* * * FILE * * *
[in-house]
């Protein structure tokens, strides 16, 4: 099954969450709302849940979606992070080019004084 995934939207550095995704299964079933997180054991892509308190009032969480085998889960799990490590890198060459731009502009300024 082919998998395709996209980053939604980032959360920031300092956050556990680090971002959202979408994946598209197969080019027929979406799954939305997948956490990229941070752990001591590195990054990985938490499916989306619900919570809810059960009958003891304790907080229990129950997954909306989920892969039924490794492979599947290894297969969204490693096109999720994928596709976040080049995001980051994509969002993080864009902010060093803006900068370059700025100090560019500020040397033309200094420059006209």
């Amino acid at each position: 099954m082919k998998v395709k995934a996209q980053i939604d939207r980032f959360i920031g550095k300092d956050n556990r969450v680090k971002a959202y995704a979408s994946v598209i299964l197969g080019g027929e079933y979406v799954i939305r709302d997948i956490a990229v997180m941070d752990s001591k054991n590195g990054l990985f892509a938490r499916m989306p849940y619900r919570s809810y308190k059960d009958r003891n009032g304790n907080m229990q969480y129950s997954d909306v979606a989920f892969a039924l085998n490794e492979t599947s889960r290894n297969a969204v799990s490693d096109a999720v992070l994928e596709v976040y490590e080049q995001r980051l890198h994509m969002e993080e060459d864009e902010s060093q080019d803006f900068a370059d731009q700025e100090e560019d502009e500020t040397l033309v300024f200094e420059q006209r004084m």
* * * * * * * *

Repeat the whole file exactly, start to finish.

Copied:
[in-house]
């Protein structure tokens, strides 16, 4: 099954969450709302849940979606992070080019004084 995934939207550095995704299964079933997180054991892509308190009032969480085998889960799990490590890198060459731009502009300024 082919998998395709996209980053939604980032959360920031300092956050556990680090971002959202979408994946598209197969080019027929979406799954939305997948956490990229941070752990001591590195990054990985938490499916989306619900919570809810059960009958003891304790907080229990129950997954909306989920892969039924490794492979599947290894297969969204490693096109999720994928596709976040080049995001980051994509969002993080864009902010060093803006900068370059700025100090560019500020040397033309200094420059006209």
């Amino acid at each position: 099954m082919k998998v395709k995934a996209q980053i939604d939207r980032f959360i920031g550095k300092d956050n556990r969450v680090k971002a959202y995704a979408s994946v598209i299964l197969g080019g027929e079933y979406v799954i939305r709302d997948i956490a990229v997180m941070d752990s001591k054991n590195g990054l990985f892509a938490r499916m989306p849940y619900r919570s809810y308190k059960d009958r003891n009032g304790n907080m229990q969480y129950s997954d909306v979606a989920f892969a039924l085998n490794e492979t599947s889960r290894n297969a969204v799990s490693d096109a999720v992070l994928e596709v976040y490590e080049q995001r980051l890198h994509m969002e993080e060459d864009e902010s060093q080019d803006f900068a370059d731009q700025e100090e560019d502009e500020t040397l033309v300024f200094e420059q006209r004084m």